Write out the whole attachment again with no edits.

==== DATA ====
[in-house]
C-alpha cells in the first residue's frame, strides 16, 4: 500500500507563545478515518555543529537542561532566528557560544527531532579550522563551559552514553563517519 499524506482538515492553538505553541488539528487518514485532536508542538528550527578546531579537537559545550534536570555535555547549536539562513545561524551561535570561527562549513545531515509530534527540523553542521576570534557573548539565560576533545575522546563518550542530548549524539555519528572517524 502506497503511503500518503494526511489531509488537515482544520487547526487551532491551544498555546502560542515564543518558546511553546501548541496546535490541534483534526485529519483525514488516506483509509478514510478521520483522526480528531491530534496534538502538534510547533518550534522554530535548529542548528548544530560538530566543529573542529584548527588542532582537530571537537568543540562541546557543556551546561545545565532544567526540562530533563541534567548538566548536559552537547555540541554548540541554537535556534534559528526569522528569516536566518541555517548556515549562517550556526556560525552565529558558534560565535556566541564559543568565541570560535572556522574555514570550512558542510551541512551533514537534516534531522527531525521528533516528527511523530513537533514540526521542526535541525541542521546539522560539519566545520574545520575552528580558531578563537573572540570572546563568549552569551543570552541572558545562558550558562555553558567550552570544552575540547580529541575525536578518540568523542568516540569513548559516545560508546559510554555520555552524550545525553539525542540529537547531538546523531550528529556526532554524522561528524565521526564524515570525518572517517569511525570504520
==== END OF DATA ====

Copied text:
[in-house]
C-alpha cells in the first residue's frame, strides 16, 4: 500500500507563545478515518555543529537542561532566528557560544527531532579550522563551559552514553563517519 499524506482538515492553538505553541488539528487518514485532536508542538528550527578546531579537537559545550534536570555535555547549536539562513545561524551561535570561527562549513545531515509530534527540523553542521576570534557573548539565560576533545575522546563518550542530548549524539555519528572517524 502506497503511503500518503494526511489531509488537515482544520487547526487551532491551544498555546502560542515564543518558546511553546501548541496546535490541534483534526485529519483525514488516506483509509478514510478521520483522526480528531491530534496534538502538534510547533518550534522554530535548529542548528548544530560538530566543529573542529584548527588542532582537530571537537568543540562541546557543556551546561545545565532544567526540562530533563541534567548538566548536559552537547555540541554548540541554537535556534534559528526569522528569516536566518541555517548556515549562517550556526556560525552565529558558534560565535556566541564559543568565541570560535572556522574555514570550512558542510551541512551533514537534516534531522527531525521528533516528527511523530513537533514540526521542526535541525541542521546539522560539519566545520574545520575552528580558531578563537573572540570572546563568549552569551543570552541572558545562558550558562555553558567550552570544552575540547580529541575525536578518540568523542568516540569513548559516545560508546559510554555520555552524550545525553539525542540529537547531538546523531550528529556526532554524522561528524565521526564524515570525518572517517569511525570504520